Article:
Sunday, 4 March 2012

Now the initial madness has gone.

It's been over a week now since I put up my second novel on Amazon. It is this which I hope will be the most popular since it took the longest to write, and is my favourite.

  I spent the previous weeks agonising as to whether I should go with  traditional publishers, waiting weeks and sometimes months between responses, and never at all from some of them. Then finally in a flurry of energy I put them on Amazon. I didn't really expect overnight success and in fact didn't really know what to expect at all.

  But one overwhelming feeling seems to have lodged itself firmly in my mind: is that it?

  Of course I'll keep plugging away at it; finding new ways of reaching people and perhaps I'll even sell some more copies. However, I've begun to see a pattern emerging. It was the same as when I was writing all these novels that litter my hard drive, several dozen floppy discs, and considerable floor space in reams of now yellowing paper.  The pattern is: well that's it. Time to begin again. The euphoria I feel is in writing, it reaches a crescendo as I approach the end and for a few days after the story is finished, lying smugly on my screen, I feel terrific. Then withdrawal sets in.

  The only thing is, I like this cold turkey. I wish I earned enough just so that I could go through it all the time. I'm a writer. I like the physical act of writing.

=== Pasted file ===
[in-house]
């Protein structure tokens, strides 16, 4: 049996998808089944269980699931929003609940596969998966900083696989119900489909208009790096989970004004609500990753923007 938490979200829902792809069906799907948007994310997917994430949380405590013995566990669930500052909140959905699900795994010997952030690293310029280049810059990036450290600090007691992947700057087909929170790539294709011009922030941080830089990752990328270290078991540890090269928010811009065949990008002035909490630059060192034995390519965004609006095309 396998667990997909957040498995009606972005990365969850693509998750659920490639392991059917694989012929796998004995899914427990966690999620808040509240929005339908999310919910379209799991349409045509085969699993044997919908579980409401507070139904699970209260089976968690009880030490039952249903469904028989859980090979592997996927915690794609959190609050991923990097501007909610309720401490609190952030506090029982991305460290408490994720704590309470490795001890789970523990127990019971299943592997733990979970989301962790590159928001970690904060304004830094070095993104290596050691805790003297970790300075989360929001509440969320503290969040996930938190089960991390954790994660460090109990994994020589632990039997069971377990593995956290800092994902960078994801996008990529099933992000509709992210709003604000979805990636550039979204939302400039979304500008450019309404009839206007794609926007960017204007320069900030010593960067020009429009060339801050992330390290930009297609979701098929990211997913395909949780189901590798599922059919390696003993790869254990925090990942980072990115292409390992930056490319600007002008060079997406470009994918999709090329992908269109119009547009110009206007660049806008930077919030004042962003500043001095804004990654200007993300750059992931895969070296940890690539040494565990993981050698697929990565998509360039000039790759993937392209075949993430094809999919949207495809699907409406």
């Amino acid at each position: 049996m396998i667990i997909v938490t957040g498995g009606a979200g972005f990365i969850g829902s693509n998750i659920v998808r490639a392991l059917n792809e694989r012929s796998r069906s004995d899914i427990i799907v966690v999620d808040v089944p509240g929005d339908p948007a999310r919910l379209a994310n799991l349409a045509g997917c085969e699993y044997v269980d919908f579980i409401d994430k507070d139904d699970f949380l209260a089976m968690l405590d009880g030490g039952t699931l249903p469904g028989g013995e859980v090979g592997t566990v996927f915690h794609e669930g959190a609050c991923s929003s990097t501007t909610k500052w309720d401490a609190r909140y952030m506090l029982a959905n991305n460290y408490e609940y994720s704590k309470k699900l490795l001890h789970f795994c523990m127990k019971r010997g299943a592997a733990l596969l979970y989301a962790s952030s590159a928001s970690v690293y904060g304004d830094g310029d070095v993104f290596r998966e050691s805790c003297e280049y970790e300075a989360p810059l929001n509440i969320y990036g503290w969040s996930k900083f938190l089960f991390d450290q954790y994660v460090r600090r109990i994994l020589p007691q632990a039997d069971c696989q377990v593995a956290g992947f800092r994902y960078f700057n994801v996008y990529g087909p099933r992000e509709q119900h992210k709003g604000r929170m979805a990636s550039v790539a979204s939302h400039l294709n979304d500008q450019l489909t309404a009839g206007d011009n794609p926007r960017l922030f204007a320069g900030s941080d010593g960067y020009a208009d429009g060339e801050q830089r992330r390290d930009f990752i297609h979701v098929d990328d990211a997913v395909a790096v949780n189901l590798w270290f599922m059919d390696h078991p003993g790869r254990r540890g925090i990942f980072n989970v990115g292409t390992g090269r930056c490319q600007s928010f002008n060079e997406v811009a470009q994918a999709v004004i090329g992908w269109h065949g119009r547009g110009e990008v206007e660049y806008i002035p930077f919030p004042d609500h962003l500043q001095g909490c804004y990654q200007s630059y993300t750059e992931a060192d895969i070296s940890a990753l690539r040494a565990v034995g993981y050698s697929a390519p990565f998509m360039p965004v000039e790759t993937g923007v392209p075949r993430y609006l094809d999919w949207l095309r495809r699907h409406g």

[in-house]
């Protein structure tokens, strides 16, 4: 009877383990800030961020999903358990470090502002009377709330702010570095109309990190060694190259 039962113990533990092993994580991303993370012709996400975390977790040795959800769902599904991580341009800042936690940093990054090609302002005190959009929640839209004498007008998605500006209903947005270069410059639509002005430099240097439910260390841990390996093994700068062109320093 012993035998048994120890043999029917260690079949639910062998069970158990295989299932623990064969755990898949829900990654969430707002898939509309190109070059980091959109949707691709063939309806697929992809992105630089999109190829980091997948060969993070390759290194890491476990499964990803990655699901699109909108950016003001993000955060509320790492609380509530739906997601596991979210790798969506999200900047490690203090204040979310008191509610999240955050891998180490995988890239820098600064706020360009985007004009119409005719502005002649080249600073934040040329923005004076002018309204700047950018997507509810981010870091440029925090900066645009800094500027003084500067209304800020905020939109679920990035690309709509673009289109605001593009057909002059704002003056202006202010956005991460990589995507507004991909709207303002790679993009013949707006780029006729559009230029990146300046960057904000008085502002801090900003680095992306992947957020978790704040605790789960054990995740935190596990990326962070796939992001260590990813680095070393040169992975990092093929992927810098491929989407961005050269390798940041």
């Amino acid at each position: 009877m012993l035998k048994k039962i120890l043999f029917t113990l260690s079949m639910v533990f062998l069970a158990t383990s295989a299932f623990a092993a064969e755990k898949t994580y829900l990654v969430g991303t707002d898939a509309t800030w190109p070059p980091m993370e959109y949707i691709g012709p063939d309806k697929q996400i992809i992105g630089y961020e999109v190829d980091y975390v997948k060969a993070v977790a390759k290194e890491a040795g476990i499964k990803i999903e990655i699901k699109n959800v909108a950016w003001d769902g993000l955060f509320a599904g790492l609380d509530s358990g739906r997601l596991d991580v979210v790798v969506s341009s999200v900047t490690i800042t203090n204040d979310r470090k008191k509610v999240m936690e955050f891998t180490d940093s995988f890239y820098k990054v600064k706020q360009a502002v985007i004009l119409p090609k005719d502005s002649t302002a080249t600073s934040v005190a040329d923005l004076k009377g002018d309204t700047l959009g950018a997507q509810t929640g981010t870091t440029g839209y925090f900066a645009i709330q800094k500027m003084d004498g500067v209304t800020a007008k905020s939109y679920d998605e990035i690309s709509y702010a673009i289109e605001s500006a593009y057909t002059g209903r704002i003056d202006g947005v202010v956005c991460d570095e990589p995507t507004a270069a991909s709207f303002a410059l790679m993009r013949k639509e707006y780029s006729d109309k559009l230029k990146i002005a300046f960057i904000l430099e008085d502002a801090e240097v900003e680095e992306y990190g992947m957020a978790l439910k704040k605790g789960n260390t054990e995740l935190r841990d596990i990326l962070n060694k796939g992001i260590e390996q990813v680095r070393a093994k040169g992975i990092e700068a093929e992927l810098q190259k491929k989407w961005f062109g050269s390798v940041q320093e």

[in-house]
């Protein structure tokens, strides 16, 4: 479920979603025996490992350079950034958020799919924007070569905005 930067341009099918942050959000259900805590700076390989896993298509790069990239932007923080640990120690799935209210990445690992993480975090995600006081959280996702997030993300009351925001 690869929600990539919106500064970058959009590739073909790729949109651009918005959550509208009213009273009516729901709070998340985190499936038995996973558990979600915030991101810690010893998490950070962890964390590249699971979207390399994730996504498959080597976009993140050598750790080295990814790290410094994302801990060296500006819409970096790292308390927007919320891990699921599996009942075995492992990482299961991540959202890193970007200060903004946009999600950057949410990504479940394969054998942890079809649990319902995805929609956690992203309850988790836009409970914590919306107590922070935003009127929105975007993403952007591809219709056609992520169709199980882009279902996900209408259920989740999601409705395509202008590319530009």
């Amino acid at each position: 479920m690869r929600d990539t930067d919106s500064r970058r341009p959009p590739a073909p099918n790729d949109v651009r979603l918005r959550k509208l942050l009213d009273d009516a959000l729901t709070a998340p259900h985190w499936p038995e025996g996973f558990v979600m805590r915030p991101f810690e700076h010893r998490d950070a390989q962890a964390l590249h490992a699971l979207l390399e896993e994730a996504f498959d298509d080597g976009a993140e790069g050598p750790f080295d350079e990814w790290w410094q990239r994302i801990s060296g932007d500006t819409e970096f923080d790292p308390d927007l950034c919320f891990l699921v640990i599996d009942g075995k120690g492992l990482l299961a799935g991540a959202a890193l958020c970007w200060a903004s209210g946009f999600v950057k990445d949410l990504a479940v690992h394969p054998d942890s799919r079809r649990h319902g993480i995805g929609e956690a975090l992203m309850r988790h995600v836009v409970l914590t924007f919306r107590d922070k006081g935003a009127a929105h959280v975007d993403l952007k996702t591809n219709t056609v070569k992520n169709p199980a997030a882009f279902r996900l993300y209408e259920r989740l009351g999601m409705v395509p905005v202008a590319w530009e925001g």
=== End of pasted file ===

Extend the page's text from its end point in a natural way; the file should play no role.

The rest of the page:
Yes, a Porsche would be nice. I remember all the years I drove (someone else's) down the Croisette in Cannes when I used to live in France. It's amazing how many things one can "accidentally" find to do when the film festival is on, requiring me to drive down the longest, widest bikini-engorged road in the south of France fifteen times a day.

   The only thing is, there wouldn't be much room for one in my writing room in wet west London with no bikinis in under a thousand miles. And being over fifty,  I just can't pull it off any more.

   And my daughter would want to drive it. I would, too the moment the next leap millennium  begins.


  1. You are on your way as a writer. You are doing all the right things in keeping with the promotions.
    As for the Porsche, if it's for London, where-ever would you park it?

    1. Right next to the TV where nobody could get it.

  2. Withdrawals here as well. When I finish, I think "wow!" And, that lasts for a few days. Then, I start editing and revising and my "wow" changes to "whoa". Finally, the revisions are finished, and it's back to the creating part that I love! Such a strange, emotional cycle.

    1. And compared to drugs (or so I hear) far less painful.